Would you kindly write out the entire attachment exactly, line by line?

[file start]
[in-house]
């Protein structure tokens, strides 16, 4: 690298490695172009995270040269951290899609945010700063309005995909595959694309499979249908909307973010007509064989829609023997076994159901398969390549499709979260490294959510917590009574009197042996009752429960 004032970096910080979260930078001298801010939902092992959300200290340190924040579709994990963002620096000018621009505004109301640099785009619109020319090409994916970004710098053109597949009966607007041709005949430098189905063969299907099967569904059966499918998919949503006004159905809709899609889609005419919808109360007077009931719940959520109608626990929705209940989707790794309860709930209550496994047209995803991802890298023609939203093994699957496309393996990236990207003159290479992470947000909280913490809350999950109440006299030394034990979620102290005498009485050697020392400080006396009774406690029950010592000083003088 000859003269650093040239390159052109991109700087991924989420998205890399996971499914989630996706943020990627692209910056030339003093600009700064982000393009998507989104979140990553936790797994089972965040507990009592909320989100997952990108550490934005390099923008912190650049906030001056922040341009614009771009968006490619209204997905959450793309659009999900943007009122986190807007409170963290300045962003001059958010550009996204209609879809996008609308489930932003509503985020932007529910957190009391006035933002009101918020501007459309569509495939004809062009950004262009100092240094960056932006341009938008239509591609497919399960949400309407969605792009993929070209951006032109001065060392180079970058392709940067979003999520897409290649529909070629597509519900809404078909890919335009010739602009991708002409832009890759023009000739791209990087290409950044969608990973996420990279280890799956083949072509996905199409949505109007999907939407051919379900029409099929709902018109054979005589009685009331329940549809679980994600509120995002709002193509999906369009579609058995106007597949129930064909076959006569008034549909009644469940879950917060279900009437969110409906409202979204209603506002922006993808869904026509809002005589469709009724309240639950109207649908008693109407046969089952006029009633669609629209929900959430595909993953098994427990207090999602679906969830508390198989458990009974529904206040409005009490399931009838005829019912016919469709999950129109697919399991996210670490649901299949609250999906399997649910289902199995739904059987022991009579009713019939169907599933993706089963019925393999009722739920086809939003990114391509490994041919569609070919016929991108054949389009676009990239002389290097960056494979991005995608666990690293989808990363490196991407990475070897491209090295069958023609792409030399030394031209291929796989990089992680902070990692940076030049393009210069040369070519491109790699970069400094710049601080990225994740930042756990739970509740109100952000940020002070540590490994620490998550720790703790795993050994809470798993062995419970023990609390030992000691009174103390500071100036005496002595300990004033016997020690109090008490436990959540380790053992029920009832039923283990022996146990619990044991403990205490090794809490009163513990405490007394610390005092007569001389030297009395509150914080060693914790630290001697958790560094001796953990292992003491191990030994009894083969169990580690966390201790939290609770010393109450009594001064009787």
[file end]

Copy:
[in-house]
């Protein structure tokens, strides 16, 4: 690298490695172009995270040269951290899609945010700063309005995909595959694309499979249908909307973010007509064989829609023997076994159901398969390549499709979260490294959510917590009574009197042996009752429960 004032970096910080979260930078001298801010939902092992959300200290340190924040579709994990963002620096000018621009505004109301640099785009619109020319090409994916970004710098053109597949009966607007041709005949430098189905063969299907099967569904059966499918998919949503006004159905809709899609889609005419919808109360007077009931719940959520109608626990929705209940989707790794309860709930209550496994047209995803991802890298023609939203093994699957496309393996990236990207003159290479992470947000909280913490809350999950109440006299030394034990979620102290005498009485050697020392400080006396009774406690029950010592000083003088 000859003269650093040239390159052109991109700087991924989420998205890399996971499914989630996706943020990627692209910056030339003093600009700064982000393009998507989104979140990553936790797994089972965040507990009592909320989100997952990108550490934005390099923008912190650049906030001056922040341009614009771009968006490619209204997905959450793309659009999900943007009122986190807007409170963290300045962003001059958010550009996204209609879809996008609308489930932003509503985020932007529910957190009391006035933002009101918020501007459309569509495939004809062009950004262009100092240094960056932006341009938008239509591609497919399960949400309407969605792009993929070209951006032109001065060392180079970058392709940067979003999520897409290649529909070629597509519900809404078909890919335009010739602009991708002409832009890759023009000739791209990087290409950044969608990973996420990279280890799956083949072509996905199409949505109007999907939407051919379900029409099929709902018109054979005589009685009331329940549809679980994600509120995002709002193509999906369009579609058995106007597949129930064909076959006569008034549909009644469940879950917060279900009437969110409906409202979204209603506002922006993808869904026509809002005589469709009724309240639950109207649908008693109407046969089952006029009633669609629209929900959430595909993953098994427990207090999602679906969830508390198989458990009974529904206040409005009490399931009838005829019912016919469709999950129109697919399991996210670490649901299949609250999906399997649910289902199995739904059987022991009579009713019939169907599933993706089963019925393999009722739920086809939003990114391509490994041919569609070919016929991108054949389009676009990239002389290097960056494979991005995608666990690293989808990363490196991407990475070897491209090295069958023609792409030399030394031209291929796989990089992680902070990692940076030049393009210069040369070519491109790699970069400094710049601080990225994740930042756990739970509740109100952000940020002070540590490994620490998550720790703790795993050994809470798993062995419970023990609390030992000691009174103390500071100036005496002595300990004033016997020690109090008490436990959540380790053992029920009832039923283990022996146990619990044991403990205490090794809490009163513990405490007394610390005092007569001389030297009395509150914080060693914790630290001697958790560094001796953990292992003491191990030994009894083969169990580690966390201790939290609770010393109450009594001064009787």